Kachemak Gardener: It’s been a fall to remember

Kachemak Gardener: It’s been a fall to remember

Well now, isn’t this a fall to remember. The colors are lovely but, not to be pessimistic, it doesn’t smell like fall. There isn’t a crispness to the air. There isn’t urgency.

So what to make of it? When the hammer inevitably comes down I want to be ready. I pulled the support systems out from the delphiniums rather than have them frozen in place. I’m cleaning up absolutely all of the tattered annuals. I figure whatever seeds they want to leave behind have been left for next year’s volunteer lovelies. Now that I can see the ground around the perennials I’m weeding.

This long slow decline has enabled me to take time to weed in areas that I have never bothered with. There is a very functional platform adjacent to the tool shed that is the perfect spot to store weird pots, the shredder, fencing, and items I don’t know what to do with or why I even have them but am not ready to send them off. But the weed situation has dominated the area between it and the fence. This area is in view from the afternoon Adirondack chairs. Why haven’t I dealt with this sooner? At the moment it is quite lovely, tidy. The intention is to keep it that way.

The handy little weed burner that keeps the weeds at bay on the slate paths gets a workout early in the season. I use it about twice a week for the first three weeks of the growing season and then not much after that. But now, with this warm gentle fall, the johnny-jump-ups that thrive between the stones are showing so I made quick work of them. Gone. Better now than next spring when everything is happening at once.

The raspberries are still producing. We have enough in the freezer; jam has been made. Now we just stand out there and eat berries. Can’t complain about that. Don’t cut them back until next spring. Even when the canes are looking dead they are adding nutrition to the root mass. Leave well enough alone until spring.

The broccoli has been pulled, chopped and put in the compost. The last two gleanings did not produce enough for a meal so I figured enough was enough. The Brussels sprouts are gorgeous but I’m not in any hurry to bring them in. The slugs would like to make quick work of them but I refuse to share and sprinkle Sluggo along the paths to deter them. The artichokes are strange this year, small and tulip shaped although tasty.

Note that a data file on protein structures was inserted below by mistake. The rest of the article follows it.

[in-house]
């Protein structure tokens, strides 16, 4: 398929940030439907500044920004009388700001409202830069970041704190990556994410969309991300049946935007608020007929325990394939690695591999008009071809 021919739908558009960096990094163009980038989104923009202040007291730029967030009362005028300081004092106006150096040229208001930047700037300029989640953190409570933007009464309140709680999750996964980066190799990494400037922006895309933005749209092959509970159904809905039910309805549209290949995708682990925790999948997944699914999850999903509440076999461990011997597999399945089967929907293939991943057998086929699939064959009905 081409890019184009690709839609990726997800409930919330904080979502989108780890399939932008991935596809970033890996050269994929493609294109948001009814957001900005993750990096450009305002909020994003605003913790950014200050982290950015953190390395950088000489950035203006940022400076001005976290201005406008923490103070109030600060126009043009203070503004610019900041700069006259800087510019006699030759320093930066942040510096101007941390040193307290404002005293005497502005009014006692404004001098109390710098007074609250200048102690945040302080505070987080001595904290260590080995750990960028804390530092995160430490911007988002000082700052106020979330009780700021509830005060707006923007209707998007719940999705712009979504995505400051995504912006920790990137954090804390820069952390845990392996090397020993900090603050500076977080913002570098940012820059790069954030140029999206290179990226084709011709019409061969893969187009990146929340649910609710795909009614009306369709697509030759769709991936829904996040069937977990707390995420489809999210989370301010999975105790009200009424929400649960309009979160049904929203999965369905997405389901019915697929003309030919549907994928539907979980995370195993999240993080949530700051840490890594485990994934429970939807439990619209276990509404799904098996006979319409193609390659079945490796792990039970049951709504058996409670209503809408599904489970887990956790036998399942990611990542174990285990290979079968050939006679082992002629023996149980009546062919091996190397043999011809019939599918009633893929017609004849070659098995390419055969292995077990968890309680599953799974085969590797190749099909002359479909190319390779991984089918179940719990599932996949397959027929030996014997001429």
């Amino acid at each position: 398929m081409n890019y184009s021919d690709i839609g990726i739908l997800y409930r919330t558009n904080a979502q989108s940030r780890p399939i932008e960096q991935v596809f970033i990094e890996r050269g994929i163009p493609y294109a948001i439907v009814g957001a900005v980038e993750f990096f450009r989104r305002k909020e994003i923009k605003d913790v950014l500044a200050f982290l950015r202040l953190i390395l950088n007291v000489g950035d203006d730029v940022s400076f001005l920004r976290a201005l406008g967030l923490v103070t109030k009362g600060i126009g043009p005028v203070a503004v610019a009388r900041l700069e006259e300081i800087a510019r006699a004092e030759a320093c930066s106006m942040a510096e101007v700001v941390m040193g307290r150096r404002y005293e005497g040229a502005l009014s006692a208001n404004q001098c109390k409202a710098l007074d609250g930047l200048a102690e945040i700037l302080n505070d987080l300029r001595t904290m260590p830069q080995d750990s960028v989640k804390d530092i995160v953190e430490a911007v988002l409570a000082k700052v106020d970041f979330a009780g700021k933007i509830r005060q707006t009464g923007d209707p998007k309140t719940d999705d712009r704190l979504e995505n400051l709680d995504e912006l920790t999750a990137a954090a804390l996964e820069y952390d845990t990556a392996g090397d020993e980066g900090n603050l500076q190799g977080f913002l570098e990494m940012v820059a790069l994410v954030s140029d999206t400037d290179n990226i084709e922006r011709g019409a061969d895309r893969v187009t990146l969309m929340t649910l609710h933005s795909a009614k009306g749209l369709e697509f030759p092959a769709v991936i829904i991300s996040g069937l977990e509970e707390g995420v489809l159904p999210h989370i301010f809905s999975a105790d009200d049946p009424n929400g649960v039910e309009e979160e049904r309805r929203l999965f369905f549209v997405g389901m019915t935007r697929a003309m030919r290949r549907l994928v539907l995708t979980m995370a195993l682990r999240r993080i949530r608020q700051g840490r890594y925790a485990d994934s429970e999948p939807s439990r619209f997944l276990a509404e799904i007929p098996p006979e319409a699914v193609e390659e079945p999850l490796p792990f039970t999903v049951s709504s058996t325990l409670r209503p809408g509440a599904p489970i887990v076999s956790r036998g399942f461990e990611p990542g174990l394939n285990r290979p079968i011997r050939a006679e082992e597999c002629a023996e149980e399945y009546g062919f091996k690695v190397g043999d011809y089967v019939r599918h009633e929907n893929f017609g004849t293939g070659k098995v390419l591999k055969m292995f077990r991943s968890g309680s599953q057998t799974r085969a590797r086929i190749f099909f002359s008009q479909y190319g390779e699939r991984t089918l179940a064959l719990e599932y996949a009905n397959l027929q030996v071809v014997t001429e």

The greenhouse is completely empty. It feels strange. The inside walls are all washed, the bins are full of new compost, all ready for the next growing season.

The tools will need to be cleaned, oil the handles. I’m waiting on this chore; there is still work for us.

Last year I told myself that the garden needed more fall color but didn’t act on it. I thought last year’s gentle fall was a fluke. But this one is beating the odds, and there still isn’t enough fall color. Something to think about and plan for this winter.

Have you planted bulbs? Most important is the garlic. I fuss and fret about this every year. If I fall plant, which will happen this year, I worry that it will rot if it rains forever. If I don’t get it in soon enough it may freeze and I will have missed my chance. My answer has been to fall and spring plant. The majority goes in about now, then come spring, I’ll start another batch in the greenhouse and set out the starts. The spring planted bulbs are somewhat smaller.

Laura Patty is experimenting with her garlic crop. Some will go in the ground and some into a planter on the deck. She and I are at about the same elevation (mine is 396 feet) so we don’t need to jump through hoops to mulch. I like to recycle Christmas tree boughs on the garlic bed. The spruce allows air to circulate. Actually I like spruce boughs for all the mulching needs. Its too early now but give this some thought as the winter progresses. Its the freeze/thaw cycle that can do the damage.

Gardening isn’t over. Keep moving along; there seems to be always and forever weeds to pull, edges to trim, and dreams to dream.

Rosemary Fitzpatrick is a longtime Homer gardener and has been writing Kachemak Gardener since 1990.

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